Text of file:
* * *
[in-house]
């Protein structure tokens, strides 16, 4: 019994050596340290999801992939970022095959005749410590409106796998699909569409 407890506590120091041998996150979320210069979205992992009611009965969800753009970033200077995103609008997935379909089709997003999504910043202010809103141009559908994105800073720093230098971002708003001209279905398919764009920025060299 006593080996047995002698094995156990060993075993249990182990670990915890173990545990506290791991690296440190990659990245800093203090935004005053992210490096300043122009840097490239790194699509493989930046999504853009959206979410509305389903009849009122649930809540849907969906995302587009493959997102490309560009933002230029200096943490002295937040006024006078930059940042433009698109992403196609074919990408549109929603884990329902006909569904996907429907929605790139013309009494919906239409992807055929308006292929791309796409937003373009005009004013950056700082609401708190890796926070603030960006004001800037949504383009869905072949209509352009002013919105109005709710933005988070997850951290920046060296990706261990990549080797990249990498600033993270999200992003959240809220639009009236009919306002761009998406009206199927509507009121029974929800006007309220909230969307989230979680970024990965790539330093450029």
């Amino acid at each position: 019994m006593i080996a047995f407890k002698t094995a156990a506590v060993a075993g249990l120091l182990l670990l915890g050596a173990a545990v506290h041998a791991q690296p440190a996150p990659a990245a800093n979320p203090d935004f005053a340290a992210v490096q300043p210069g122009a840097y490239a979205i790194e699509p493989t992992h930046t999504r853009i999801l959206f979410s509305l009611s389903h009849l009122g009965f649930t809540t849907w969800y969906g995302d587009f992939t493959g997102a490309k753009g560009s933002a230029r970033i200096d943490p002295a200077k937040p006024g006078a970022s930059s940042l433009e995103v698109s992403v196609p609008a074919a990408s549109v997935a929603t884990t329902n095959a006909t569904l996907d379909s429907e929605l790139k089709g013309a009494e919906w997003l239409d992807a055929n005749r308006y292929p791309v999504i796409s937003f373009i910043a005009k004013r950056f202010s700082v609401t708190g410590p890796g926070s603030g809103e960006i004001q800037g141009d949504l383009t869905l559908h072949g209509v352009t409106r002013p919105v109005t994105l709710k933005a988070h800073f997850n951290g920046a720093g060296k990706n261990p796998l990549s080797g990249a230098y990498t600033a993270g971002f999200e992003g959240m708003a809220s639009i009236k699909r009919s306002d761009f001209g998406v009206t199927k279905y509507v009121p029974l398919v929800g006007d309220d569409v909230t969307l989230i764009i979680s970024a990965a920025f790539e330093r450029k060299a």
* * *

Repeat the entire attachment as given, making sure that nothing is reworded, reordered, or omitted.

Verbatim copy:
[in-house]
């Protein structure tokens, strides 16, 4: 019994050596340290999801992939970022095959005749410590409106796998699909569409 407890506590120091041998996150979320210069979205992992009611009965969800753009970033200077995103609008997935379909089709997003999504910043202010809103141009559908994105800073720093230098971002708003001209279905398919764009920025060299 006593080996047995002698094995156990060993075993249990182990670990915890173990545990506290791991690296440190990659990245800093203090935004005053992210490096300043122009840097490239790194699509493989930046999504853009959206979410509305389903009849009122649930809540849907969906995302587009493959997102490309560009933002230029200096943490002295937040006024006078930059940042433009698109992403196609074919990408549109929603884990329902006909569904996907429907929605790139013309009494919906239409992807055929308006292929791309796409937003373009005009004013950056700082609401708190890796926070603030960006004001800037949504383009869905072949209509352009002013919105109005709710933005988070997850951290920046060296990706261990990549080797990249990498600033993270999200992003959240809220639009009236009919306002761009998406009206199927509507009121029974929800006007309220909230969307989230979680970024990965790539330093450029």
């Amino acid at each position: 019994m006593i080996a047995f407890k002698t094995a156990a506590v060993a075993g249990l120091l182990l670990l915890g050596a173990a545990v506290h041998a791991q690296p440190a996150p990659a990245a800093n979320p203090d935004f005053a340290a992210v490096q300043p210069g122009a840097y490239a979205i790194e699509p493989t992992h930046t999504r853009i999801l959206f979410s509305l009611s389903h009849l009122g009965f649930t809540t849907w969800y969906g995302d587009f992939t493959g997102a490309k753009g560009s933002a230029r970033i200096d943490p002295a200077k937040p006024g006078a970022s930059s940042l433009e995103v698109s992403v196609p609008a074919a990408s549109v997935a929603t884990t329902n095959a006909t569904l996907d379909s429907e929605l790139k089709g013309a009494e919906w997003l239409d992807a055929n005749r308006y292929p791309v999504i796409s937003f373009i910043a005009k004013r950056f202010s700082v609401t708190g410590p890796g926070s603030g809103e960006i004001q800037g141009d949504l383009t869905l559908h072949g209509v352009t409106r002013p919105v109005t994105l709710k933005a988070h800073f997850n951290g920046a720093g060296k990706n261990p796998l990549s080797g990249a230098y990498t600033a993270g971002f999200e992003g959240m708003a809220s639009i009236k699909r009919s306002d761009f001209g998406v009206t199927k279905y509507v009121p029974l398919v929800g006007d309220d569409v909230t969307l989230i764009i979680s970024a990965a920025f790539e330093r450029k060299a």